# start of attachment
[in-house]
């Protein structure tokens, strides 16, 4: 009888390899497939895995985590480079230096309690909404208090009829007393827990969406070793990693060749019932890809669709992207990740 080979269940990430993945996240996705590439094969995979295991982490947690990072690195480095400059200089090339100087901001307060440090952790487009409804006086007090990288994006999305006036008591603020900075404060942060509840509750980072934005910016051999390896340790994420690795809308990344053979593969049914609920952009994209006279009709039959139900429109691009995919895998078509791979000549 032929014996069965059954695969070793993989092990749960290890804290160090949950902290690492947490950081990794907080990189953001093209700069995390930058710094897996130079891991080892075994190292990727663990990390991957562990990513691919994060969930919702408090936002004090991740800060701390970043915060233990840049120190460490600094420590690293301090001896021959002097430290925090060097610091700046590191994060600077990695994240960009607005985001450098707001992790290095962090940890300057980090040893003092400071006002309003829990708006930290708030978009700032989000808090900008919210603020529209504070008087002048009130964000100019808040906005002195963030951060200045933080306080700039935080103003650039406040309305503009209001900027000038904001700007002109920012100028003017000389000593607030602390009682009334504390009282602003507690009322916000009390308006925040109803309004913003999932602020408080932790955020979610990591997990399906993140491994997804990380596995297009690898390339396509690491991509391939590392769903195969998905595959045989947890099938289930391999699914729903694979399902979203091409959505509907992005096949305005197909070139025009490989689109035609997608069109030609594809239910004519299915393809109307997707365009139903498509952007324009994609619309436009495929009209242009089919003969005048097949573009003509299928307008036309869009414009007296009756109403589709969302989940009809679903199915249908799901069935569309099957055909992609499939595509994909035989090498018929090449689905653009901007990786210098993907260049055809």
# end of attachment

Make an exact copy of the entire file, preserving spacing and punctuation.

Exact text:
[in-house]
């Protein structure tokens, strides 16, 4: 009888390899497939895995985590480079230096309690909404208090009829007393827990969406070793990693060749019932890809669709992207990740 080979269940990430993945996240996705590439094969995979295991982490947690990072690195480095400059200089090339100087901001307060440090952790487009409804006086007090990288994006999305006036008591603020900075404060942060509840509750980072934005910016051999390896340790994420690795809308990344053979593969049914609920952009994209006279009709039959139900429109691009995919895998078509791979000549 032929014996069965059954695969070793993989092990749960290890804290160090949950902290690492947490950081990794907080990189953001093209700069995390930058710094897996130079891991080892075994190292990727663990990390991957562990990513691919994060969930919702408090936002004090991740800060701390970043915060233990840049120190460490600094420590690293301090001896021959002097430290925090060097610091700046590191994060600077990695994240960009607005985001450098707001992790290095962090940890300057980090040893003092400071006002309003829990708006930290708030978009700032989000808090900008919210603020529209504070008087002048009130964000100019808040906005002195963030951060200045933080306080700039935080103003650039406040309305503009209001900027000038904001700007002109920012100028003017000389000593607030602390009682009334504390009282602003507690009322916000009390308006925040109803309004913003999932602020408080932790955020979610990591997990399906993140491994997804990380596995297009690898390339396509690491991509391939590392769903195969998905595959045989947890099938289930391999699914729903694979399902979203091409959505509907992005096949305005197909070139025009490989689109035609997608069109030609594809239910004519299915393809109307997707365009139903498509952007324009994609619309436009495929009209242009089919003969005048097949573009003509299928307008036309869009414009007296009756109403589709969302989940009809679903199915249908799901069935569309099957055909992609499939595509994909035989090498018929090449689905653009901007990786210098993907260049055809």